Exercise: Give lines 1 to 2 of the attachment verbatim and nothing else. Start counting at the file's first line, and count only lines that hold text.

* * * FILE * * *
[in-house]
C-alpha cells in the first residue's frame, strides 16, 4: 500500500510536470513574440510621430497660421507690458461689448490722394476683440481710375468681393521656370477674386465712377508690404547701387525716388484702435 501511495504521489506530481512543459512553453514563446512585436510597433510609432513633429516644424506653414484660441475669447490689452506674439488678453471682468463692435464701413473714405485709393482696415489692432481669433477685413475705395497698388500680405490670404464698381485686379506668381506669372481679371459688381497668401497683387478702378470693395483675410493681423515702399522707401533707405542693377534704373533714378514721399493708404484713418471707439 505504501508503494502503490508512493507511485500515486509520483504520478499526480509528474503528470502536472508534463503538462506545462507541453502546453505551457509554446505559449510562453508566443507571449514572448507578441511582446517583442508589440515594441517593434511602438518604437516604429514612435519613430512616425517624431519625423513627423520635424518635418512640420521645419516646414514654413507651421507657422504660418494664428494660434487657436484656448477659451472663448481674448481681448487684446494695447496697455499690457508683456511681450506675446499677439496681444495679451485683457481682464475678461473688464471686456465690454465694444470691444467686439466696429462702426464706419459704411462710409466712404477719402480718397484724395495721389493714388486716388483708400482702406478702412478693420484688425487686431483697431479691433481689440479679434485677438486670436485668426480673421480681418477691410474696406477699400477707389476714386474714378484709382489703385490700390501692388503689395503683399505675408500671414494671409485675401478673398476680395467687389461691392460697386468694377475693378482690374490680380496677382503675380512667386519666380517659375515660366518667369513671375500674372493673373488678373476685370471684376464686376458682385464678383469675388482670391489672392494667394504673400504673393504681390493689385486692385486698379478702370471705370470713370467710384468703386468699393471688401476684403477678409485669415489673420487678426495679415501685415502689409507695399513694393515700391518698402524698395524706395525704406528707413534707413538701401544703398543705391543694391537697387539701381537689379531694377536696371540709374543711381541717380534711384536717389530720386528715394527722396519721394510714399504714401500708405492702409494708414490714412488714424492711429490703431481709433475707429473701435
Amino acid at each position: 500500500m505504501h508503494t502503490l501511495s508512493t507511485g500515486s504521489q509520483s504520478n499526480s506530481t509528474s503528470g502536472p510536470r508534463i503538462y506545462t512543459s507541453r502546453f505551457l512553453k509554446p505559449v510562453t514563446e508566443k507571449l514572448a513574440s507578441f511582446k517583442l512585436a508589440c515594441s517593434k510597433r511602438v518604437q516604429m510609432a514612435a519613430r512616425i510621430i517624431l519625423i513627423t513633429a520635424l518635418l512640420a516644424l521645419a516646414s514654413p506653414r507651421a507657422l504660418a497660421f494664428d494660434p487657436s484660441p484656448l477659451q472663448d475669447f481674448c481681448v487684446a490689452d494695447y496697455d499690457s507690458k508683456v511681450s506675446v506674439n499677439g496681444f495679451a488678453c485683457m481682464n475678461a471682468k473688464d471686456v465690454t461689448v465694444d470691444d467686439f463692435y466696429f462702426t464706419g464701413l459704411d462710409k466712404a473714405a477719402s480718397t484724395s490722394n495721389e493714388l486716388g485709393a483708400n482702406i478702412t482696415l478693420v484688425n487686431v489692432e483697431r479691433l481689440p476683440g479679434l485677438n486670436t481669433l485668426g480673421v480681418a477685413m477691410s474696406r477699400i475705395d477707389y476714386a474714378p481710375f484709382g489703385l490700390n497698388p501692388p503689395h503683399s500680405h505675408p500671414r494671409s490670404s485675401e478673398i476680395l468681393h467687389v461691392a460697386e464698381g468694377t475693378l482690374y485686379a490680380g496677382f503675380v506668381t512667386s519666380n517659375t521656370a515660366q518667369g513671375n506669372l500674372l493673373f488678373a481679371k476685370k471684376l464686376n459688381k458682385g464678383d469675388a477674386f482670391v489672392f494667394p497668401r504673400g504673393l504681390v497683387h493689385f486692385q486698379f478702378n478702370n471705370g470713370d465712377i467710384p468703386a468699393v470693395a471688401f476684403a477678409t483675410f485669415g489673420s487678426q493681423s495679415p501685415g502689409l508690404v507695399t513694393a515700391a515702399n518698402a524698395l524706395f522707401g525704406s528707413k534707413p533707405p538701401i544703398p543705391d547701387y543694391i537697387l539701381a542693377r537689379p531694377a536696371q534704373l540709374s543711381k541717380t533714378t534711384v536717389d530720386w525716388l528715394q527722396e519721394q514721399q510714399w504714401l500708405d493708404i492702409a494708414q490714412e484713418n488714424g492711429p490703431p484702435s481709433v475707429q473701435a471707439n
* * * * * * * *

[in-house]
C-alpha cells in the first residue's frame, strides 16, 4: 500500500510536470513574440510621430497660421507690458461689448490722394476683440481710375468681393521656370477674386465712377508690404547701387525716388484702435 501511495504521489506530481512543459512553453514563446512585436510597433510609432513633429516644424506653414484660441475669447490689452506674439488678453471682468463692435464701413473714405485709393482696415489692432481669433477685413475705395497698388500680405490670404464698381485686379506668381506669372481679371459688381497668401497683387478702378470693395483675410493681423515702399522707401533707405542693377534704373533714378514721399493708404484713418471707439 505504501508503494502503490508512493507511485500515486509520483504520478499526480509528474503528470502536472508534463503538462506545462507541453502546453505551457509554446505559449510562453508566443507571449514572448507578441511582446517583442508589440515594441517593434511602438518604437516604429514612435519613430512616425517624431519625423513627423520635424518635418512640420521645419516646414514654413507651421507657422504660418494664428494660434487657436484656448477659451472663448481674448481681448487684446494695447496697455499690457508683456511681450506675446499677439496681444495679451485683457481682464475678461473688464471686456465690454465694444470691444467686439466696429462702426464706419459704411462710409466712404477719402480718397484724395495721389493714388486716388483708400482702406478702412478693420484688425487686431483697431479691433481689440479679434485677438486670436485668426480673421480681418477691410474696406477699400477707389476714386474714378484709382489703385490700390501692388503689395503683399505675408500671414494671409485675401478673398476680395467687389461691392460697386468694377475693378482690374490680380496677382503675380512667386519666380517659375515660366518667369513671375500674372493673373488678373476685370471684376464686376458682385464678383469675388482670391489672392494667394504673400504673393504681390493689385486692385486698379478702370471705370470713370467710384468703386468699393471688401476684403477678409485669415489673420487678426495679415501685415502689409507695399513694393515700391518698402524698395524706395525704406528707413534707413538701401544703398543705391543694391537697387539701381537689379531694377536696371540709374543711381541717380534711384536717389530720386528715394527722396519721394510714399504714401500708405492702409494708414490714412488714424492711429490703431481709433475707429473701435